The package insert states that CVD 103-HgR should not be given to patients who have received oral or parenteral antibiotics within the previous 14 days (35). A time of less than 14 days between discontinuation of antibiotics and administration of CVD 103-HgR may be acceptable in certain circumstances, for example if travel cannot be avoided until 14 days have elapsed after discontinuation antibiotics.

The package insert does not specify a minimum optimal duration between the end of CVD 103-HgR and the start of antibiotics (35). Under certain circumstances, antibiotics may be clinically necessary after the vaccine (ie to treat an unrelated infection). Approximately all (>93%) vaccinees aged 2–45 years demonstrated vibriocidal antibody seroconversion ≤ 10 days post-vaccination (27,29,31).

Antimalarials. Chloroquine may decrease the immune response to CVD 103-HgR (35). The manufacturer recommends that CVD 103-HgR be given ≥ 10 days before starting chloroquine. Doxycycline, a tetracycline antibiotic, is often used for malaria prophylaxis. The optimal time between the end of 103-HgR CVD and the start of doxycycline is unknown.

Other vaccines. No data are available on the co-administration of currently licensed CVD 103-HgR with other vaccines, including live attenuated enteric-coated oral typhoid vaccine (Ty21a, marketed as Vivotif [Emergent BioSolutions, Gaithersburg, MD]). The expert opinion of the ACIP working group postulated that buffer CVD 103-HgR could interfere with the enteric-coated formulation of Ty21a and concluded that taking the first dose of Ty21a ≥ 8 hours after ingestion of CVD 103-HgR could decrease the potential interference of the vaccine buffer with the Ty21a vaccine.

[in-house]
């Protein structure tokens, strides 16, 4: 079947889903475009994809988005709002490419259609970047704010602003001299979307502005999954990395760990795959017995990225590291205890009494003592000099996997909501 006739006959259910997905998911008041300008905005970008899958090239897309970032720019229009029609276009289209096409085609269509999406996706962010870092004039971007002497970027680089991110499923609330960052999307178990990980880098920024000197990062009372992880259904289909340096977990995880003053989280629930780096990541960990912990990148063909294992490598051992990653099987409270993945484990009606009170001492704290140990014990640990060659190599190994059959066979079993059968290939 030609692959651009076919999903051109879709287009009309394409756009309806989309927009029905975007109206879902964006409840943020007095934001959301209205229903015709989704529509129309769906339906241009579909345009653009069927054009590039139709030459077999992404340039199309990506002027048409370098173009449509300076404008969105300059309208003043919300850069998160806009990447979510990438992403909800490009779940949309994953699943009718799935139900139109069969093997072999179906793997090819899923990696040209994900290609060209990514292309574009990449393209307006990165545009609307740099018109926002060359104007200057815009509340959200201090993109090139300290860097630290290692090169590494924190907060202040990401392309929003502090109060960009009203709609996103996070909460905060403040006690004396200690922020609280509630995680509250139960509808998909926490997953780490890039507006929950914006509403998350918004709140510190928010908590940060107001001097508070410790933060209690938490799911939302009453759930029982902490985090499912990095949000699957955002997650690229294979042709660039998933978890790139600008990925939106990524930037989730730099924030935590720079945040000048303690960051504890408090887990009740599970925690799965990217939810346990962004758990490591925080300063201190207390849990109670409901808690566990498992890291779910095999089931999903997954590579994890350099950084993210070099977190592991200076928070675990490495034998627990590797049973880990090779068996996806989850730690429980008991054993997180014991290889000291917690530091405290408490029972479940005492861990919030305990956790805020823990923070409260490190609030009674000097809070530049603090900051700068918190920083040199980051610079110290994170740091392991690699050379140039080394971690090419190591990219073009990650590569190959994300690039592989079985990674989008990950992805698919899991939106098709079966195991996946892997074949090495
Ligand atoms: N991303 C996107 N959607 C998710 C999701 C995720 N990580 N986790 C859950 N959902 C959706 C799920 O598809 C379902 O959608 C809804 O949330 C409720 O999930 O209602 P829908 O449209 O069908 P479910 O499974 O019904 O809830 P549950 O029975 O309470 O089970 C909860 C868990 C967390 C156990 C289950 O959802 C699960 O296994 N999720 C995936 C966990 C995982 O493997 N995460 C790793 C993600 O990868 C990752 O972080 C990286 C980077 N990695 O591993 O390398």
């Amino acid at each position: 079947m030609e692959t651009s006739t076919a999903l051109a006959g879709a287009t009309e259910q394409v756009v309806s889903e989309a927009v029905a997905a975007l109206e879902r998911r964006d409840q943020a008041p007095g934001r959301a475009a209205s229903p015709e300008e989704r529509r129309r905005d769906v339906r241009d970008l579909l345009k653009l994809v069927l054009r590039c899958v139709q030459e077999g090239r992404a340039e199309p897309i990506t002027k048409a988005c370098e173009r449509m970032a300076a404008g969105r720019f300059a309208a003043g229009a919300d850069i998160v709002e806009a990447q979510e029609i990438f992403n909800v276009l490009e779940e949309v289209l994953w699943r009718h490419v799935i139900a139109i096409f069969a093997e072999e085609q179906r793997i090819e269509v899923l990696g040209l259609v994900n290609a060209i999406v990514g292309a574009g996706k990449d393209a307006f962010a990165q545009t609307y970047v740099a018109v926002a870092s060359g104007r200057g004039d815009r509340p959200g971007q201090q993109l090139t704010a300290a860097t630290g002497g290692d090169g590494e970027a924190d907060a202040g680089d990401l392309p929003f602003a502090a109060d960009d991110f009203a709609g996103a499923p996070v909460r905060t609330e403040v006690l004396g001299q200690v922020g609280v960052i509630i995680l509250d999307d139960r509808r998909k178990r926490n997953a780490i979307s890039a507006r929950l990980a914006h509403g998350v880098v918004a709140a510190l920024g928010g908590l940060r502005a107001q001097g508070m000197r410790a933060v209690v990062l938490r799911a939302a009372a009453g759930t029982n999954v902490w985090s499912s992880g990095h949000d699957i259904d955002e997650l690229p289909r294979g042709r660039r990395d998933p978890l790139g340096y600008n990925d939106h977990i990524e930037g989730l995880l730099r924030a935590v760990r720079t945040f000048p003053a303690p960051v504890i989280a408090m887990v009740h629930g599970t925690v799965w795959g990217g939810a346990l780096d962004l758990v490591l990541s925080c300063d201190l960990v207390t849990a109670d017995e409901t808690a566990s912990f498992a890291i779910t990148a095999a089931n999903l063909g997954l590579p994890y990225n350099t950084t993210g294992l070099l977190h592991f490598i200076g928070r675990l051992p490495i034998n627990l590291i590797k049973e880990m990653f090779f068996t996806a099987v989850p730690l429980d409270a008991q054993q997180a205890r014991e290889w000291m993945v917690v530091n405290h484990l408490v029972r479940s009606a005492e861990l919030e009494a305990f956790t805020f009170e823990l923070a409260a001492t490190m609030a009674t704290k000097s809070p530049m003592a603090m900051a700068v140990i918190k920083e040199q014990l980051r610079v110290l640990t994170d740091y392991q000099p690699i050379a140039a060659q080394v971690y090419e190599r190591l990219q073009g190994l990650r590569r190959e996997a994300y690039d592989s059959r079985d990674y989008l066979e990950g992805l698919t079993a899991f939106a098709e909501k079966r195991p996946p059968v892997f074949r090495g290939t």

Contraindications, precautions and other considerations for the use of CVD 103-HgR

Allergy. CVD 103-HgR should not be given to people with a history of severe allergic reaction (eg, anaphylaxis) to any component of this vaccine or any cholera vaccine.

Age. There are no data on the safety and effectiveness of the CVD 103-HgR vaccine currently available in children under 2 years of age or in adults ≥ 65 years of age.

Pregnancy and lactation. No data exist on the use of currently licensed CVD 103-HgR during pregnancy or lactation. Potential travelers who are pregnant and their clinicians should consider the risks associated with travel to areas of active cholera transmission. The V.cholerae The O1 vaccine strain is not absorbed systemically; thus, maternal exposure to the vaccine should not lead to exposure of the fetus or nursing infant to the vaccine. However, the vaccine strain could be excreted in the feces for ≥ 7 days after vaccination and, theoretically, the vaccine strain could be transmitted to an infant during vaginal delivery. A breastfed infant could theoretically benefit from maternally derived vaccine antibodies present in breast milk.